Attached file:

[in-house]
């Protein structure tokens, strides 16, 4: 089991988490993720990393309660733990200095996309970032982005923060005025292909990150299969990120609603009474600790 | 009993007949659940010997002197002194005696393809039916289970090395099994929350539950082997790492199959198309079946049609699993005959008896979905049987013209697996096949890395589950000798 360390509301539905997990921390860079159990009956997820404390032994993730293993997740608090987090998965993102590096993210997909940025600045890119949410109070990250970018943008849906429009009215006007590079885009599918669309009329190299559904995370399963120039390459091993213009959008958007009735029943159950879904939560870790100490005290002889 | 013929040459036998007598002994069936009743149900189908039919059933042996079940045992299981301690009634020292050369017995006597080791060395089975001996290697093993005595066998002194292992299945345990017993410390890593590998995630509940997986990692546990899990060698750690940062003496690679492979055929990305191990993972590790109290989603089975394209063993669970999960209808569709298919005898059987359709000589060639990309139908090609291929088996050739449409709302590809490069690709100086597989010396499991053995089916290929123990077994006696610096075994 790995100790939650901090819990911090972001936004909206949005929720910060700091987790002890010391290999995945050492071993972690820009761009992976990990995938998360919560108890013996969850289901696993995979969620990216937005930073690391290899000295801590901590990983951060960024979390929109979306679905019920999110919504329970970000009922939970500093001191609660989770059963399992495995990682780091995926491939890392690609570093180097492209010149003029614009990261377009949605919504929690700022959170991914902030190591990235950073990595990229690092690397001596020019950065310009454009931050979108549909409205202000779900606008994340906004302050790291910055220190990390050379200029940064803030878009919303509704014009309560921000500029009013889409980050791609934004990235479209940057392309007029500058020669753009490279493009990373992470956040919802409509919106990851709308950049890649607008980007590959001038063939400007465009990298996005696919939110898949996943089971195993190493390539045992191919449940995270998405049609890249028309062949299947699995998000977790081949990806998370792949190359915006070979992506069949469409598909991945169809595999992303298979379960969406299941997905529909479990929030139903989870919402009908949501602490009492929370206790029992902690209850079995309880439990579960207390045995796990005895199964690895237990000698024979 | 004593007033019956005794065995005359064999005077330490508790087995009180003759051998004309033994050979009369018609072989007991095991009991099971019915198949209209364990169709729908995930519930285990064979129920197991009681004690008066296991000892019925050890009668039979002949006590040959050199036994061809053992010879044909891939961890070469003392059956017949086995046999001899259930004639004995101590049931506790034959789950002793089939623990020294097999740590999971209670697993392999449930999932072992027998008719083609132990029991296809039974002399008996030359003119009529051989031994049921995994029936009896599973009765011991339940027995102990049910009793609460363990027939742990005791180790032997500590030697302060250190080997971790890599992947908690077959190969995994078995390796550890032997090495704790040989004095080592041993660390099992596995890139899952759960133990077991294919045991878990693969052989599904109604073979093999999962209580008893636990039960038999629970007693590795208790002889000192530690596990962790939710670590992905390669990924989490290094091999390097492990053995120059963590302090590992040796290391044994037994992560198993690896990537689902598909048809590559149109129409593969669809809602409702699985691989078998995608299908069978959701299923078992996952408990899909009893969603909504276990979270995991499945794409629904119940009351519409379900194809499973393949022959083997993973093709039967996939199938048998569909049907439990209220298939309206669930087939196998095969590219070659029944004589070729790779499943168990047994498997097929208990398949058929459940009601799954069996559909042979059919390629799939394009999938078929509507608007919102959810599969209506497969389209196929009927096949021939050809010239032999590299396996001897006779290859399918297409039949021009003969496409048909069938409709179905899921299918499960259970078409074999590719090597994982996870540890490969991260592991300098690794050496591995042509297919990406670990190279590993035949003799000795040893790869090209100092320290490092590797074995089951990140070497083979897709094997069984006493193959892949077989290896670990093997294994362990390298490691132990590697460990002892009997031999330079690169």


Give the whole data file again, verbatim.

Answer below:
[in-house]
């Protein structure tokens, strides 16, 4: 089991988490993720990393309660733990200095996309970032982005923060005025292909990150299969990120609603009474600790 | 009993007949659940010997002197002194005696393809039916289970090395099994929350539950082997790492199959198309079946049609699993005959008896979905049987013209697996096949890395589950000798 360390509301539905997990921390860079159990009956997820404390032994993730293993997740608090987090998965993102590096993210997909940025600045890119949410109070990250970018943008849906429009009215006007590079885009599918669309009329190299559904995370399963120039390459091993213009959008958007009735029943159950879904939560870790100490005290002889 | 013929040459036998007598002994069936009743149900189908039919059933042996079940045992299981301690009634020292050369017995006597080791060395089975001996290697093993005595066998002194292992299945345990017993410390890593590998995630509940997986990692546990899990060698750690940062003496690679492979055929990305191990993972590790109290989603089975394209063993669970999960209808569709298919005898059987359709000589060639990309139908090609291929088996050739449409709302590809490069690709100086597989010396499991053995089916290929123990077994006696610096075994 790995100790939650901090819990911090972001936004909206949005929720910060700091987790002890010391290999995945050492071993972690820009761009992976990990995938998360919560108890013996969850289901696993995979969620990216937005930073690391290899000295801590901590990983951060960024979390929109979306679905019920999110919504329970970000009922939970500093001191609660989770059963399992495995990682780091995926491939890392690609570093180097492209010149003029614009990261377009949605919504929690700022959170991914902030190591990235950073990595990229690092690397001596020019950065310009454009931050979108549909409205202000779900606008994340906004302050790291910055220190990390050379200029940064803030878009919303509704014009309560921000500029009013889409980050791609934004990235479209940057392309007029500058020669753009490279493009990373992470956040919802409509919106990851709308950049890649607008980007590959001038063939400007465009990298996005696919939110898949996943089971195993190493390539045992191919449940995270998405049609890249028309062949299947699995998000977790081949990806998370792949190359915006070979992506069949469409598909991945169809595999992303298979379960969406299941997905529909479990929030139903989870919402009908949501602490009492929370206790029992902690209850079995309880439990579960207390045995796990005895199964690895237990000698024979 | 004593007033019956005794065995005359064999005077330490508790087995009180003759051998004309033994050979009369018609072989007991095991009991099971019915198949209209364990169709729908995930519930285990064979129920197991009681004690008066296991000892019925050890009668039979002949006590040959050199036994061809053992010879044909891939961890070469003392059956017949086995046999001899259930004639004995101590049931506790034959789950002793089939623990020294097999740590999971209670697993392999449930999932072992027998008719083609132990029991296809039974002399008996030359003119009529051989031994049921995994029936009896599973009765011991339940027995102990049910009793609460363990027939742990005791180790032997500590030697302060250190080997971790890599992947908690077959190969995994078995390796550890032997090495704790040989004095080592041993660390099992596995890139899952759960133990077991294919045991878990693969052989599904109604073979093999999962209580008893636990039960038999629970007693590795208790002889000192530690596990962790939710670590992905390669990924989490290094091999390097492990053995120059963590302090590992040796290391044994037994992560198993690896990537689902598909048809590559149109129409593969669809809602409702699985691989078998995608299908069978959701299923078992996952408990899909009893969603909504276990979270995991499945794409629904119940009351519409379900194809499973393949022959083997993973093709039967996939199938048998569909049907439990209220298939309206669930087939196998095969590219070659029944004589070729790779499943168990047994498997097929208990398949058929459940009601799954069996559909042979059919390629799939394009999938078929509507608007919102959810599969209506497969389209196929009927096949021939050809010239032999590299396996001897006779290859399918297409039949021009003969496409048909069938409709179905899921299918499960259970078409074999590719090597994982996870540890490969991260592991300098690794050496591995042509297919990406670990190279590993035949003799000795040893790869090209100092320290490092590797074995089951990140070497083979897709094997069984006493193959892949077989290896670990093997294994362990390298490691132990590697460990002892009997031999330079690169």